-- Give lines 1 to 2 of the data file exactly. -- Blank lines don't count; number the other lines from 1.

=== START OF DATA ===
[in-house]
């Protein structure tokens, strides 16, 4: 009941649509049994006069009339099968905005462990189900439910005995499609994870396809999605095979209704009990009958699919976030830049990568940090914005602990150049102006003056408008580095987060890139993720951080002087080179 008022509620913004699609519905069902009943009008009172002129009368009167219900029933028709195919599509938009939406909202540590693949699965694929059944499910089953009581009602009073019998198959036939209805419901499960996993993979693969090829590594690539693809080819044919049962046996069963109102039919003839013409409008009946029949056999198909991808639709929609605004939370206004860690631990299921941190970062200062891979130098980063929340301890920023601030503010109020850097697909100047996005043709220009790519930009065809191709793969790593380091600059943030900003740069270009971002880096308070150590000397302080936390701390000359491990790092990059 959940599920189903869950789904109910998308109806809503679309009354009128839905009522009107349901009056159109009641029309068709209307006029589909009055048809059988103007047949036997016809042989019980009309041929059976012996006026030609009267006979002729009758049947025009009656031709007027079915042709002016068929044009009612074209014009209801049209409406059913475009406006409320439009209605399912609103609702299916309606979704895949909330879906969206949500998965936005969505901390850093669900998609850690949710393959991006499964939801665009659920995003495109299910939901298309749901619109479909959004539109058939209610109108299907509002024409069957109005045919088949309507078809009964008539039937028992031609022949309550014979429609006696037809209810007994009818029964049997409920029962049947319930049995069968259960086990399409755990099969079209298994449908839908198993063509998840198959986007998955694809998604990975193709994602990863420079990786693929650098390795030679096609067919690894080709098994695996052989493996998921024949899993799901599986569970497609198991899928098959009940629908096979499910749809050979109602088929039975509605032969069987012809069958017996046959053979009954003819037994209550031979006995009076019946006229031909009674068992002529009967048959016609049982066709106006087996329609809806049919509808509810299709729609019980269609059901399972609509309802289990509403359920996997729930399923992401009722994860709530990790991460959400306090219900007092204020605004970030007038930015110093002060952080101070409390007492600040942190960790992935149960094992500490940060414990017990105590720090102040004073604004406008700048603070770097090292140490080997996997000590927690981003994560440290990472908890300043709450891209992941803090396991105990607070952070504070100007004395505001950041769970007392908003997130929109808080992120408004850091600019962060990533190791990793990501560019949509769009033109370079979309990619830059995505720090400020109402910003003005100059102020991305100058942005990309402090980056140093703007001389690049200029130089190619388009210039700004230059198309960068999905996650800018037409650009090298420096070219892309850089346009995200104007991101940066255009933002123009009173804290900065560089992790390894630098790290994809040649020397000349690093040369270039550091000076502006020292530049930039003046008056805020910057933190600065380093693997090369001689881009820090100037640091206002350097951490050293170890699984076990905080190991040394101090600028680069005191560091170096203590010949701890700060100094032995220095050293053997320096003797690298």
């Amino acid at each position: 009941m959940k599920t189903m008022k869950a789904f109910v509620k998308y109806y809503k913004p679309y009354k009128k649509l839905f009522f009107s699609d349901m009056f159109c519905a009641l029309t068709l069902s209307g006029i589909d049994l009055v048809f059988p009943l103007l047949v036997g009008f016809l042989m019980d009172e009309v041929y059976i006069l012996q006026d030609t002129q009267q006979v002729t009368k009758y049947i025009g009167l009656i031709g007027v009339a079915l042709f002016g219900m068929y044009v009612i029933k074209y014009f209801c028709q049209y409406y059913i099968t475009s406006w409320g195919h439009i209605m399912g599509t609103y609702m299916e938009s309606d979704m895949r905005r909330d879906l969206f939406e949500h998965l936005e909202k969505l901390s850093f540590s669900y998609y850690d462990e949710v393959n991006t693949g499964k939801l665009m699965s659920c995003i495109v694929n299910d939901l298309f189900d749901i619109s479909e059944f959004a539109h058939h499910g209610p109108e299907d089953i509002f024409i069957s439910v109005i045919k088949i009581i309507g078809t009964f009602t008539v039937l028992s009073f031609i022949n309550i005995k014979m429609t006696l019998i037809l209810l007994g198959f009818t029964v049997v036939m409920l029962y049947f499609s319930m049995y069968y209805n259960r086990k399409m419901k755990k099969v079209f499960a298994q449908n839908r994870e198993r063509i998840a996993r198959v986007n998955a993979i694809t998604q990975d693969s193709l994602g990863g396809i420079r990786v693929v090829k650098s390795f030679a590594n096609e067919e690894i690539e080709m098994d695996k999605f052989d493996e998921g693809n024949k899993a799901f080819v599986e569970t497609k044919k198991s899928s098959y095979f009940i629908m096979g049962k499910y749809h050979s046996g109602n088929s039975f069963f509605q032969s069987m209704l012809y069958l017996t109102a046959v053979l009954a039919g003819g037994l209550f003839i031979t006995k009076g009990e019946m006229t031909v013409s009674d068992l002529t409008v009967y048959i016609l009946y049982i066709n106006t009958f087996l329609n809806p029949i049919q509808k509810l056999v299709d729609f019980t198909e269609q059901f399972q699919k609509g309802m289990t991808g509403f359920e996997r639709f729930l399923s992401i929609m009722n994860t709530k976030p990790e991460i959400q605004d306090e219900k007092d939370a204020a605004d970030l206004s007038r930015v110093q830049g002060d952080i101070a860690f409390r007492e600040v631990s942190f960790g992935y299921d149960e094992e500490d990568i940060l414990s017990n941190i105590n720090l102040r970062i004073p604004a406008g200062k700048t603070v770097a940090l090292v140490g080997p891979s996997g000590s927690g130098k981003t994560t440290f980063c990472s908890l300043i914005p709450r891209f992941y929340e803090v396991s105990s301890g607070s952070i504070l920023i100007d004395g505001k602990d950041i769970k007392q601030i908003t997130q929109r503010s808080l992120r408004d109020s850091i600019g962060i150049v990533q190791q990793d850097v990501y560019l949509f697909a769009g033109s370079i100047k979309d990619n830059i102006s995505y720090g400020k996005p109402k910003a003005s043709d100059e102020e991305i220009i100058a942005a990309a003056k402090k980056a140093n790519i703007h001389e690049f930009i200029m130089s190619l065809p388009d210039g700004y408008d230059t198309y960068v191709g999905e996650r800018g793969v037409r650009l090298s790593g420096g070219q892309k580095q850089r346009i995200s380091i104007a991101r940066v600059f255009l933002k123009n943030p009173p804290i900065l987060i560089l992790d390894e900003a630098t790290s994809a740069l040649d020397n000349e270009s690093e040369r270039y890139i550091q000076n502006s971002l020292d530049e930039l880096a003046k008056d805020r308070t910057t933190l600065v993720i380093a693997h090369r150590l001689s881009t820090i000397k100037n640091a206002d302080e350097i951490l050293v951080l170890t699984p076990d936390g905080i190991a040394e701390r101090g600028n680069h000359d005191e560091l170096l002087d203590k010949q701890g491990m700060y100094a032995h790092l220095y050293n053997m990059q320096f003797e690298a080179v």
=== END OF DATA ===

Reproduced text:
[in-house]
């Protein structure tokens, strides 16, 4: 009941649509049994006069009339099968905005462990189900439910005995499609994870396809999605095979209704009990009958699919976030830049990568940090914005602990150049102006003056408008580095987060890139993720951080002087080179 008022509620913004699609519905069902009943009008009172002129009368009167219900029933028709195919599509938009939406909202540590693949699965694929059944499910089953009581009602009073019998198959036939209805419901499960996993993979693969090829590594690539693809080819044919049962046996069963109102039919003839013409409008009946029949056999198909991808639709929609605004939370206004860690631990299921941190970062200062891979130098980063929340301890920023601030503010109020850097697909100047996005043709220009790519930009065809191709793969790593380091600059943030900003740069270009971002880096308070150590000397302080936390701390000359491990790092990059 959940599920189903869950789904109910998308109806809503679309009354009128839905009522009107349901009056159109009641029309068709209307006029589909009055048809059988103007047949036997016809042989019980009309041929059976012996006026030609009267006979002729009758049947025009009656031709007027079915042709002016068929044009009612074209014009209801049209409406059913475009406006409320439009209605399912609103609702299916309606979704895949909330879906969206949500998965936005969505901390850093669900998609850690949710393959991006499964939801665009659920995003495109299910939901298309749901619109479909959004539109058939209610109108299907509002024409069957109005045919088949309507078809009964008539039937028992031609022949309550014979429609006696037809209810007994009818029964049997409920029962049947319930049995069968259960086990399409755990099969079209298994449908839908198993063509998840198959986007998955694809998604990975193709994602990863420079990786693929650098390795030679096609067919690894080709098994695996052989493996998921024949899993799901599986569970497609198991899928098959009940629908096979499910749809050979109602088929039975509605032969069987012809069958017996046959053979009954003819037994209550031979006995009076019946006229031909009674068992002529009967048959016609049982066709106006087996329609809806049919509808509810299709729609019980269609059901399972609509309802289990509403359920996997729930399923992401009722994860709530990790991460959400306090219900007092204020605004970030007038930015110093002060952080101070409390007492600040942190960790992935149960094992500490940060414990017990105590720090102040004073604004406008700048603070770097090292140490080997996997000590927690981003994560440290990472908890300043709450891209992941803090396991105990607070952070504070100007004395505001950041769970007392908003997130929109808080992120408004850091600019962060990533190791990793990501560019949509769009033109370079979309990619830059995505720090400020109402910003003005100059102020991305100058942005990309402090980056140093703007001389690049200029130089190619388009210039700004230059198309960068999905996650800018037409650009090298420096070219892309850089346009995200104007991101940066255009933002123009009173804290900065560089992790390894630098790290994809040649020397000349690093040369270039550091000076502006020292530049930039003046008056805020910057933190600065380093693997090369001689881009820090100037640091206002350097951490050293170890699984076990905080190991040394101090600028680069005191560091170096203590010949701890700060100094032995220095050293053997320096003797690298």